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Shared Services in the Public Sector and Higher Education

Shared Services in the Public Sector

More recently, the shared services approach has become common in the public sector and services are increasingly being shared not just between departments but across different organisations (for example different local authorities sharing payroll or waste services). A survey in 2011 found that 89% of English local authority organisations now share back office functions, front line services or a combination of the two with other local authorities or public bodies. Where services are shared between public sector organisations, there are a number of options in terms of how the shared services can be delivered, and who by. For example, organisations could simply collaborate to share parts of a particular service such as procurement; one of the organisations could take on responsibility for the services of another; services could be jointly managed between organisations; or a new and separate organisation could be created to take full responsibility for the delivery of services.

Implementation and leadership of shared services in the public sector brings a number of challenges. It is noted in particular that major saving are unlikely in the first year or so, process and service re-design are essential in the new service to gain the most from the new approach and that ’winning the hearts and minds of those directly affected’ is a key concern and challenge. Strong leadership and management are instrumental in helping move successfully to a shared services model.

Shared Services in Higher Education

There are already a number of examples of shared services operating across higher education in the UK. Large scale examples include the shared admissions facility (the Universities and Colleges Admissions Service), the JANET education and research services network, the M25 Consortium of Academic Libraries and there are additional examples of regional sharing of (non-strategic) services between institutions. Examples of shared services in higher education usually fit into one of two categories. Firstly, those aiming to improve efficiency (following on from the Gershon Review and Cabinet Office papers) which focus on economies of scale and purchasing power. Secondly, those which aim to address the ‘critical mass’ issue - universities often cannot afford a large team in certain very specialist areas but a small team faces challenges if one of the few individuals is absent or the institution needs a wide breadth of expertise (ie for internal auditing, experts in specific ICT systems, experts in certain HR procedures).

The benefits of sharing specific services between institutions in the UK, or between institutions and private sector organisations, are the subject of ongoing debate as the sector faces increasing costs and growing expectations from students – alongside sharp cuts in public funding. A KPMG report commissioned by Hefce (2006) predicted that costs in public sector organisations could be reduced by 20-30% by adopting shared services models. A 2008 study by JISC found that between a quarter and a third of higher education institutions had at least one shared service already in place – but that these were generally small in scale, in non-critical areas and mostly between institutions located in the same region. Many are suggesting that institutions could go much further down the shared services route and that they could reap significant cost savings from sharing far more sensitive services like finance, human resources or student records.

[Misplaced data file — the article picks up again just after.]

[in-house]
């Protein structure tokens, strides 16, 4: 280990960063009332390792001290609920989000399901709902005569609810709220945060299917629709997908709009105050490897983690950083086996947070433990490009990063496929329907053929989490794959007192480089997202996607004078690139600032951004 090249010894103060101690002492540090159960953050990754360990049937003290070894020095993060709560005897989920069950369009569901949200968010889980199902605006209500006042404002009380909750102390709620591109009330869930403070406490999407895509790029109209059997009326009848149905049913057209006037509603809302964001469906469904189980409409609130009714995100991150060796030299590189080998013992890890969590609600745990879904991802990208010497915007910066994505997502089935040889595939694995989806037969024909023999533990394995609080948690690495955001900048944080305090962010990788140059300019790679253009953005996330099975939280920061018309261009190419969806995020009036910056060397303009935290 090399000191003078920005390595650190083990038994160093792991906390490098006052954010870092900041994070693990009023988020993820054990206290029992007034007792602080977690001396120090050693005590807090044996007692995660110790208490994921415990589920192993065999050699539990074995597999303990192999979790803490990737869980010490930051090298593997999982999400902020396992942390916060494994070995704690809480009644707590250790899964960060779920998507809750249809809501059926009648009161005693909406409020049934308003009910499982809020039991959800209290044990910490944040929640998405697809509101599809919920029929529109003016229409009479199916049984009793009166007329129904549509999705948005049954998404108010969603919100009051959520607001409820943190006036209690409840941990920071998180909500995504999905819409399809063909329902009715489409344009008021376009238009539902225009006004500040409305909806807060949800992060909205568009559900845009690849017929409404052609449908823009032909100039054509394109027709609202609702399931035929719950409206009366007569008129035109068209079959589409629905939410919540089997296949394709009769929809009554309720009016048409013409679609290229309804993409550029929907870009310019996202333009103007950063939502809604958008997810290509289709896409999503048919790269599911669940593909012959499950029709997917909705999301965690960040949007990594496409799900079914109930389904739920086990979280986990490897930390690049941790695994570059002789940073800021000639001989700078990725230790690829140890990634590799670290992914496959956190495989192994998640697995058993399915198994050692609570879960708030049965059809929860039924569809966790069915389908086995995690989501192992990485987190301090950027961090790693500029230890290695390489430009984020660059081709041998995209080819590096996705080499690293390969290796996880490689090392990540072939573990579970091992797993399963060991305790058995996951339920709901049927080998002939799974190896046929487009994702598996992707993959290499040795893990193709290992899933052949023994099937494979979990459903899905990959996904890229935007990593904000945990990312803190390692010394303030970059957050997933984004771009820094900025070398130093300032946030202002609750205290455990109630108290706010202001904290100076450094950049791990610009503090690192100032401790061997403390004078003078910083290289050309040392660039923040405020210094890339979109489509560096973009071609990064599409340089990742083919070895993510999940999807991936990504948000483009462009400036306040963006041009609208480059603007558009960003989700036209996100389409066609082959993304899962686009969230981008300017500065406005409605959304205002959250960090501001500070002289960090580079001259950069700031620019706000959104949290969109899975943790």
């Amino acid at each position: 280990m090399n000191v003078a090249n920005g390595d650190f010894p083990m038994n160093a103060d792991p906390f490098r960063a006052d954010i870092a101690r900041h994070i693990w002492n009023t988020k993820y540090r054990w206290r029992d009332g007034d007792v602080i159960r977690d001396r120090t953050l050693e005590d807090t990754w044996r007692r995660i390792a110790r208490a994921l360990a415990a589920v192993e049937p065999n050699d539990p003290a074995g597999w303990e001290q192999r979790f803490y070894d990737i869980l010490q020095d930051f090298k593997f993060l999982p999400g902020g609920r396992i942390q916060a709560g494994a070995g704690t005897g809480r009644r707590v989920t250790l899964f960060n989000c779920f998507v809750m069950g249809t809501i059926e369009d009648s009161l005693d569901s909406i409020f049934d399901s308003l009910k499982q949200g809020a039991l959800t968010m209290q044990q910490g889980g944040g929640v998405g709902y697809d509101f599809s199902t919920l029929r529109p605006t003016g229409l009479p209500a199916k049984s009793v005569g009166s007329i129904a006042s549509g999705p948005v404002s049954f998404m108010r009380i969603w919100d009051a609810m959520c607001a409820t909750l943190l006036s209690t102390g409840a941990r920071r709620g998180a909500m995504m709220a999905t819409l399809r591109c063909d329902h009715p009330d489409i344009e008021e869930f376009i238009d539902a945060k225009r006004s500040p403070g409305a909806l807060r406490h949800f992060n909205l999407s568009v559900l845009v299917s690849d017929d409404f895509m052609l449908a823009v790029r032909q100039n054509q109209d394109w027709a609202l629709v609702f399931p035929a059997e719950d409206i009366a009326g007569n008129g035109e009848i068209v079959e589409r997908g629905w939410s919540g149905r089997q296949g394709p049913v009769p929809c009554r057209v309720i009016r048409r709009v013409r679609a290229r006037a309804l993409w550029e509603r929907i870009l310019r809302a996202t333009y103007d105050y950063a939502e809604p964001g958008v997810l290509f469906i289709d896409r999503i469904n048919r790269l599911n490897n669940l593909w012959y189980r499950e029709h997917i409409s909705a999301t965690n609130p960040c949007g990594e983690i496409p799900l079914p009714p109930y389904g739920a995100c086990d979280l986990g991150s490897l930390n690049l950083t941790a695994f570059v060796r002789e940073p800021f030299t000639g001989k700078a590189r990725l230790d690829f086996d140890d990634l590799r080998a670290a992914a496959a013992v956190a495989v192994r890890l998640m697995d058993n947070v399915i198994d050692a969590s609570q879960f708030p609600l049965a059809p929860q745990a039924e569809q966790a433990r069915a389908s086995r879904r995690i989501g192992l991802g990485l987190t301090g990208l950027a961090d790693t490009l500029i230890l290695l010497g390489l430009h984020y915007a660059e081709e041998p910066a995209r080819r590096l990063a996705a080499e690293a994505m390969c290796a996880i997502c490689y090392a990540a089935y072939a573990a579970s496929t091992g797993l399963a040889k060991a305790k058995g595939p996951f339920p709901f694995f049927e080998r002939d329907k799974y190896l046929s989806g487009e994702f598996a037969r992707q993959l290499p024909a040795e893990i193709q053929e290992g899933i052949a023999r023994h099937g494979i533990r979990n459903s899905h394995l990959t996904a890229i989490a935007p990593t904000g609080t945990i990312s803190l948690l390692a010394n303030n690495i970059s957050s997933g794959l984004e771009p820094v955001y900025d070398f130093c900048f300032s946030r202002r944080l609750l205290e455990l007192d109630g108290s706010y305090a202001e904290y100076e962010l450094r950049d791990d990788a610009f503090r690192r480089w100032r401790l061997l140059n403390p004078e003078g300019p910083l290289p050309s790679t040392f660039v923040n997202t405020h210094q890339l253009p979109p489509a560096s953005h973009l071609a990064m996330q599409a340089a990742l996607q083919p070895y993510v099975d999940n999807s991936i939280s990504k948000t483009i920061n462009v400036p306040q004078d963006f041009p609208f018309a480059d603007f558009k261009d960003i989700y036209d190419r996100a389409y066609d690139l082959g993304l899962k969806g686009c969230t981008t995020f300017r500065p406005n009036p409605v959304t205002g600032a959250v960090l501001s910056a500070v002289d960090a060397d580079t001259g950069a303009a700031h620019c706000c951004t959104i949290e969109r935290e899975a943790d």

There are recognised pitfalls to increasing the amount and scope of shared services in higher education. There exists widespread concern about sensitive information being stored outside the home institution; many perceive problems in relation to competition between institutions and loss of control; and the human resource implications are significant. The adoption of this model would also represent a significant culture change for many institutions. An additional perceived barrier to increased take up of shared services is the fact that higher education institutions cannot reclaim the tax they are required to pay on services bought through a shared services unit. There have been calls for tax reforms to be introduced to solve this issue – but as Cobb (forthcoming) argues, this issue is not as straightforward as it seems and in fact EU legislation does already exist and simply needs to be implemented in UK law. He also points out that VAT must be paid on non staff costs whether services are shared or not, and that pay increases in recent years have meant that staff in HE are now paid more than the broader UK economy. In many cases the VAT issue is arguably not as significant a barrier as many perceive.


For more information about the Knowledge Resouces contact:

Helen Goreham, Research Manager

For more information about the Knowledge Resouces contact:

Helen Goreham 
Research Manager
020 3468 4829

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